The Prairie style is an evolution of the Arts and Crafts style that influenced much of the architecture popular in the early part of the 20th century and was popularized by the early works of Frank Lloyd Wright. This style emphasizes an expression of the house’s structure in its form and detail.
Around 1905, architect Frank Lloyd Wright began exploring a new style: the Prairie style. He took 10 years to perfect it. The style’s low, horizontal roof lines are juxtaposed against narrow rectangular masses to create terraces and balconies.
Windows and doors exhibit an asymmetrical, but balanced composition. Windows are often grouped horizontally and are frequently oversized on the first floor. Windows are hung with multiple panes at the upper sash over a single pane sash. Prairie homes feature low pitched hip roofs and have large overhangs. Prairie houses can easily be clad in a variety of materials including brick, stucco and siding.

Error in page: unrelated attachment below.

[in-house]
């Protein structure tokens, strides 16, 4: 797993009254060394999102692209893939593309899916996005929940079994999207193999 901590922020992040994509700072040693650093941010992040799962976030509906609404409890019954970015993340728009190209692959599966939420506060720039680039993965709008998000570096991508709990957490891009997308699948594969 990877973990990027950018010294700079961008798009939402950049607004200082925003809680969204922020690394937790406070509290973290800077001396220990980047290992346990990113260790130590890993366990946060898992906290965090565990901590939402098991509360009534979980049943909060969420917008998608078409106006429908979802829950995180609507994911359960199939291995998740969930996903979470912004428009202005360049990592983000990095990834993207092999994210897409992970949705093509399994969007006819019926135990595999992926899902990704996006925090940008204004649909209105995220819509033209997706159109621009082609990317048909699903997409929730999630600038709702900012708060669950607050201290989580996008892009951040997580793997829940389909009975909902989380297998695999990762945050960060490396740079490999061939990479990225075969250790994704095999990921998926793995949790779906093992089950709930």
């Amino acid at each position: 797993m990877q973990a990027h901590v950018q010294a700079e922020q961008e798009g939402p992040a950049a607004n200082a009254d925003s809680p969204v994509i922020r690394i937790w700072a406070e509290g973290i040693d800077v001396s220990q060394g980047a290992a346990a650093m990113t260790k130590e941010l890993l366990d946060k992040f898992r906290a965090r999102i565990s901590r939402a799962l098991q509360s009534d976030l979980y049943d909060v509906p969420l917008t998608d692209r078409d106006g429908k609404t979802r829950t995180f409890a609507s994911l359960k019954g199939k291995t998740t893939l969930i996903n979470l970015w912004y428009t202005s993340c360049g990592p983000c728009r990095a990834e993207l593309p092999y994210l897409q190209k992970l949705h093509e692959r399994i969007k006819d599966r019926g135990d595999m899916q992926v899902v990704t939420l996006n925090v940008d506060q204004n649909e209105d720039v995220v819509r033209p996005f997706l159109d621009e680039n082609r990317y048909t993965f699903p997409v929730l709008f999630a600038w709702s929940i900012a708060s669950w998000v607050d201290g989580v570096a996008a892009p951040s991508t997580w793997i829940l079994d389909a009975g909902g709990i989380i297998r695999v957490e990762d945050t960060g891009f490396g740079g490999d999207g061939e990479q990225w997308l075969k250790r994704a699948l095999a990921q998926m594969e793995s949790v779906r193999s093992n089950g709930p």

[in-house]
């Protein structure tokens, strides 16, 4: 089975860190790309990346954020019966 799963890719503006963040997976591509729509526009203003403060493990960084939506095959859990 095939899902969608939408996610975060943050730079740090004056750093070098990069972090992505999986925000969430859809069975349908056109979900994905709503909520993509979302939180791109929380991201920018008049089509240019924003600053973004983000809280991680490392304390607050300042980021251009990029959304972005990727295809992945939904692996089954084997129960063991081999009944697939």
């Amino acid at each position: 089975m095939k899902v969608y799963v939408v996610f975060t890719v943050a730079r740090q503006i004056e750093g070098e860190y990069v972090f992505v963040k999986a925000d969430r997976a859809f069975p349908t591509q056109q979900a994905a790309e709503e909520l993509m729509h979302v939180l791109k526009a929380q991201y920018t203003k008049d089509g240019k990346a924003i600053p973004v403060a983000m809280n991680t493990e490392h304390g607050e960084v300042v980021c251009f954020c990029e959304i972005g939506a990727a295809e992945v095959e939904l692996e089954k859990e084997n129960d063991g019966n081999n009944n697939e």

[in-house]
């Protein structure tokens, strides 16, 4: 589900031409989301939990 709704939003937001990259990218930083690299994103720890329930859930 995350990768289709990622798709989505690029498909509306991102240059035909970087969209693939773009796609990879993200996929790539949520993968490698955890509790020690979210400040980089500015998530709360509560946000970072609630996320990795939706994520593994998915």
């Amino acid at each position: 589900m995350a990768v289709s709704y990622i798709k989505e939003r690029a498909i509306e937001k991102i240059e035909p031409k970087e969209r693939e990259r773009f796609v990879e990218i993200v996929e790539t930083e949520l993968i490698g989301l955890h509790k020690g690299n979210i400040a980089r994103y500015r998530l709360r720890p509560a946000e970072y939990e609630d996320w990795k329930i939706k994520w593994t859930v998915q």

Essential Elements of the Prairie Style:
- Symmetrical or asymmetrical, well proportioned massings.
- Low-pitched typically hipped roofs with deep overhangs.
- Overall square/rectangular presence the facade composition will often be asymmetrical in arrangement of porch and window openings.
- Shed and gable dormers with exposed rafter ends and braces that duplicate the style of the main roof-wall junctions.
- Entry stoops and terraces extend the façade into the landscape.